Ghana: On-Farm Conservation of Underutilized Root and Tuber Crops in Community Seed Banking Scheme Farmer Training

Community seed banking initiatives aim to conserve, restore, revitalize, strengthen, and improve local seed systems, particularly local varieties. These initiatives foster dynamic cooperation among farmers and between farmers and other stakeholders in the conservation and sustainable use of agricultural biodiversity. In Ghana, the Community Seed Banking concept is being piloted for the first time.

In the project's first phase, a Community Seed Bank structure was constructed at Mangoase Senior High School in the Akwapem North District. This facility serves farmers in Mangoase, Adawso, Tinkon, and neighboring areas, aiding in the conservation of local seed varieties.

Why On-Farm Conservation?

A diversity mapping of crop species in the area revealed numerous root and tuber crops, including bananas, requiring sustainable conservation and utilization for food security and livelihood improvement. However, root and tuber crops, including bananas, are vegetatively propagated and cannot be conserved within a seed bank structure. The solution lies in sustainable on-farm conservation and selected farmers have been identified to undertake this task. Thus, the community seed bank project in Ghana uniquely integrates both seed bank conservation and on-farm conservation of root and tuber crops, including bananas.

Training of Farmers

To ensure sustainable on-farm conservation, an intensive one-day training session was held for the selected farmers. This training focused on the modalities and techniques of in-situ/on-farm conservation of neglected and underutilized root and tuber crops under the community seed banking concept. On-farm conservation involves the sustainable management of genetic diversity of traditional crop varieties and their wild forms by farmers within traditional agricultural, horticultural, or agri-silvicultural systems.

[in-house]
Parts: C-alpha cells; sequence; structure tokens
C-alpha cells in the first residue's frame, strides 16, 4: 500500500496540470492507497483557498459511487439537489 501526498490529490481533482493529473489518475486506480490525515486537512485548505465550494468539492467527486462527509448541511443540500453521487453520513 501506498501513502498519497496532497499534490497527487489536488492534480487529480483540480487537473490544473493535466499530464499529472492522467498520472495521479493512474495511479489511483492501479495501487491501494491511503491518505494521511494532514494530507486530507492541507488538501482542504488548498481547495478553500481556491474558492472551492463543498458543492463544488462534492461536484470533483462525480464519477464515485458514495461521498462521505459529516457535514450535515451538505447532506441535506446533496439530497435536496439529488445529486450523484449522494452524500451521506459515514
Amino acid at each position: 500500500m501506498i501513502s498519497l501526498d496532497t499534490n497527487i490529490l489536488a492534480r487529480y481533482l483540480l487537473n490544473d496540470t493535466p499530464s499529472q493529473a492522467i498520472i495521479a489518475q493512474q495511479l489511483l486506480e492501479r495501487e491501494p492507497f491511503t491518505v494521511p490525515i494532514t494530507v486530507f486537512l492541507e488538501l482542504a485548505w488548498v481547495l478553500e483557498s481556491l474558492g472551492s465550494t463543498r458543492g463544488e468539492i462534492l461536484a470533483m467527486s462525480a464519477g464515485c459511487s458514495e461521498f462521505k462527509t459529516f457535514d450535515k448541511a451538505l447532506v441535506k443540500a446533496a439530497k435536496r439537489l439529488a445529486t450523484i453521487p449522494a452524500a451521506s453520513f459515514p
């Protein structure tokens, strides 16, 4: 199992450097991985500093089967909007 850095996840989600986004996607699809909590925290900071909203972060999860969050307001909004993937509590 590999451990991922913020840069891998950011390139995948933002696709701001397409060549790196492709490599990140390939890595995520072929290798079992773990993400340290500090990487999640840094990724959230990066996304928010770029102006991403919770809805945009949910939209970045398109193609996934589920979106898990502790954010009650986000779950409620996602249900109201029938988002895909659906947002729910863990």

Farmers training

Thirty-five farmers from Adawso, Mangoase, and Tinkon participated in the workshop. They were trained on technologies and procedures for sustainably producing and conserving key root and tuber crops, including cassava, plantain, yam, sweet potato, taro, cocoyam, and tigernuts. The training also covered potential challenges in on-farm conservation and strategies to overcome them.

The workshop was organized by NUS Network Ghana under a community seed banking project supported by the Embassy of the Kingdom of the Netherlands, Ghana, in collaboration with Bioversity and CIAT.

In his post-training remarks, Dr. Daniel Nyadanu, coordinator of NUS Network and one of the workshop's resource persons, emphasized that successful on-farm conservation by farmers would create a diverse crop ecology in the Akwapem North District, promoting food security. He stressed the importance of extending this training to other districts to achieve broader national food and nutrition security objectives.

Dr. Richard Adu Amoah, Research Scientist at CSIR-PGRRI and a team member of NUS Network, highlighted the versatility and importance of sweet potato for food security due to its high dietary fiber, minerals, vitamins, and antioxidant compounds. He noted that on-farm conservation of sweet potato ensures greater access to genetic diversity, lowers conservation costs, reduces vulnerability to losses, and promotes sustainable management.

Mr. Prince Pobee, a resource person and team member of NUS Network, reiterated the need for activities that educate farmers on the modalities for conserving root and tuber crops on-farm, stating that the workshop successfully served this purpose.

Farmers praised the workshop organizers for bridging their knowledge gap in sustainable on-farm conservation to enhance their productivity.


The successful training of farmers in Akwapem North District marks a significant step towards sustainable on-farm conservation of underutilized root and tuber crops. By equipping farmers with the necessary skills and knowledge, the community seed banking project is poised to enhance food security and biodiversity in the region. The initiative's unique integration of seed bank and on-farm conservation strategies sets a valuable precedent for similar projects across Ghana and beyond.

NUS Network Ghana is eager to collaborate with partners and stakeholders to stock up the seed bank and expand the concept to other districts, fostering a broader impact on national food and nutrition security. Together, we can build resilient agricultural systems that support local communities and preserve invaluable crop diversity for future generations.


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